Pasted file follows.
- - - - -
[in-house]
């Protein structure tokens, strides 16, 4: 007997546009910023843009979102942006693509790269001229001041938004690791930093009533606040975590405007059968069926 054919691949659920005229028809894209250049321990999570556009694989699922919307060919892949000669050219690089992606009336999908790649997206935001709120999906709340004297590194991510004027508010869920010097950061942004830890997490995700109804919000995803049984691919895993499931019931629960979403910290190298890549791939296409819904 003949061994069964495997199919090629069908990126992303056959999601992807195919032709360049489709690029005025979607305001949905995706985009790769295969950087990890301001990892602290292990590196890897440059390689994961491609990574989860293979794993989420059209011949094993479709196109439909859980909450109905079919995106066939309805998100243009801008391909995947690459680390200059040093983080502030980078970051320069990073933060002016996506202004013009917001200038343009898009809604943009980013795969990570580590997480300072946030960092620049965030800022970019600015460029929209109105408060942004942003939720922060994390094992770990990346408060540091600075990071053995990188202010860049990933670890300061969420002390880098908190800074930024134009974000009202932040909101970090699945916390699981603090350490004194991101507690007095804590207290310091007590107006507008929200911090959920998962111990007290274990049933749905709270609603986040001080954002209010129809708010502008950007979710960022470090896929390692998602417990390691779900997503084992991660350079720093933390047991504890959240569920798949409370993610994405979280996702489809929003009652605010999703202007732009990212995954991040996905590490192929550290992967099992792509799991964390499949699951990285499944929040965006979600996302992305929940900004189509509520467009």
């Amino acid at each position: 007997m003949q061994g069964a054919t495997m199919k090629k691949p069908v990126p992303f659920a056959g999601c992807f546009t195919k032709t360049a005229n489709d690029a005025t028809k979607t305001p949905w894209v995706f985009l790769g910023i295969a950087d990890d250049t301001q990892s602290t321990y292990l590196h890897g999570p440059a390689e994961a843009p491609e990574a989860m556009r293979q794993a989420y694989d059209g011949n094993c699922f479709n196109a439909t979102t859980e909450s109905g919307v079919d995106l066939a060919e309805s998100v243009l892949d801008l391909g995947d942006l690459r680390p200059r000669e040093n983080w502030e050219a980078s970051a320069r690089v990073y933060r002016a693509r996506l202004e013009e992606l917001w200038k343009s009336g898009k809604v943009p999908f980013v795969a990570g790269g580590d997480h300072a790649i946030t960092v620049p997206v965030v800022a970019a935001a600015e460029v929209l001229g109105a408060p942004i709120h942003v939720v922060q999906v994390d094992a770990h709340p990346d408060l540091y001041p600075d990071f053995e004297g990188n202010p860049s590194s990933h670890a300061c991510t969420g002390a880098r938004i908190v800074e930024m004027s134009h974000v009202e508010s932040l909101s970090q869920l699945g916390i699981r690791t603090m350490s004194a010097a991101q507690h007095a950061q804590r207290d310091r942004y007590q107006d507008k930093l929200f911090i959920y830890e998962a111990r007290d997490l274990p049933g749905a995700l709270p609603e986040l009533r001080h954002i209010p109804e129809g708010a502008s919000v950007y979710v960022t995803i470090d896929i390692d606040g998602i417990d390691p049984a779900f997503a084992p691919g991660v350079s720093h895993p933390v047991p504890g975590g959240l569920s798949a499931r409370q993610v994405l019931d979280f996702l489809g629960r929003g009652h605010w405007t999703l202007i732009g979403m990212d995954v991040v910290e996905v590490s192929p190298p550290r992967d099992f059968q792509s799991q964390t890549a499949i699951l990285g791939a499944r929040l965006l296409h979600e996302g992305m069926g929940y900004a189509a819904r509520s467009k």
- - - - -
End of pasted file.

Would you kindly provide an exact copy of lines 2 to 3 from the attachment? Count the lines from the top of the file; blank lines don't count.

């Protein structure tokens, strides 16, 4: 007997546009910023843009979102942006693509790269001229001041938004690791930093009533606040975590405007059968069926 054919691949659920005229028809894209250049321990999570556009694989699922919307060919892949000669050219690089992606009336999908790649997206935001709120999906709340004297590194991510004027508010869920010097950061942004830890997490995700109804919000995803049984691919895993499931019931629960979403910290190298890549791939296409819904 003949061994069964495997199919090629069908990126992303056959999601992807195919032709360049489709690029005025979607305001949905995706985009790769295969950087990890301001990892602290292990590196890897440059390689994961491609990574989860293979794993989420059209011949094993479709196109439909859980909450109905079919995106066939309805998100243009801008391909995947690459680390200059040093983080502030980078970051320069990073933060002016996506202004013009917001200038343009898009809604943009980013795969990570580590997480300072946030960092620049965030800022970019600015460029929209109105408060942004942003939720922060994390094992770990990346408060540091600075990071053995990188202010860049990933670890300061969420002390880098908190800074930024134009974000009202932040909101970090699945916390699981603090350490004194991101507690007095804590207290310091007590107006507008929200911090959920998962111990007290274990049933749905709270609603986040001080954002209010129809708010502008950007979710960022470090896929390692998602417990390691779900997503084992991660350079720093933390047991504890959240569920798949409370993610994405979280996702489809929003009652605010999703202007732009990212995954991040996905590490192929550290992967099992792509799991964390499949699951990285499944929040965006979600996302992305929940900004189509509520467009």
């Amino acid at each position: 007997m003949q061994g069964a054919t495997m199919k090629k691949p069908v990126p992303f659920a056959g999601c992807f546009t195919k032709t360049a005229n489709d690029a005025t028809k979607t305001p949905w894209v995706f985009l790769g910023i295969a950087d990890d250049t301001q990892s602290t321990y292990l590196h890897g999570p440059a390689e994961a843009p491609e990574a989860m556009r293979q794993a989420y694989d059209g011949n094993c699922f479709n196109a439909t979102t859980e909450s109905g919307v079919d995106l066939a060919e309805s998100v243009l892949d801008l391909g995947d942006l690459r680390p200059r000669e040093n983080w502030e050219a980078s970051a320069r690089v990073y933060r002016a693509r996506l202004e013009e992606l917001w200038k343009s009336g898009k809604v943009p999908f980013v795969a990570g790269g580590d997480h300072a790649i946030t960092v620049p997206v965030v800022a970019a935001a600015e460029v929209l001229g109105a408060p942004i709120h942003v939720v922060q999906v994390d094992a770990h709340p990346d408060l540091y001041p600075d990071f053995e004297g990188n202010p860049s590194s990933h670890a300061c991510t969420g002390a880098r938004i908190v800074e930024m004027s134009h974000v009202e508010s932040l909101s970090q869920l699945g916390i699981r690791t603090m350490s004194a010097a991101q507690h007095a950061q804590r207290d310091r942004y007590q107006d507008k930093l929200f911090i959920y830890e998962a111990r007290d997490l274990p049933g749905a995700l709270p609603e986040l009533r001080h954002i209010p109804e129809g708010a502008s919000v950007y979710v960022t995803i470090d896929i390692d606040g998602i417990d390691p049984a779900f997503a084992p691919g991660v350079s720093h895993p933390v047991p504890g975590g959240l569920s798949a499931r409370q993610v994405l019931d979280f996702l489809g629960r929003g009652h605010w405007t999703l202007i732009g979403m990212d995954v991040v910290e996905v590490s192929p190298p550290r992967d099992f059968q792509s799991q964390t890549a499949i699951l990285g791939a499944r929040l965006l296409h979600e996302g992305m069926g929940y900004a189509a819904r509520s467009k």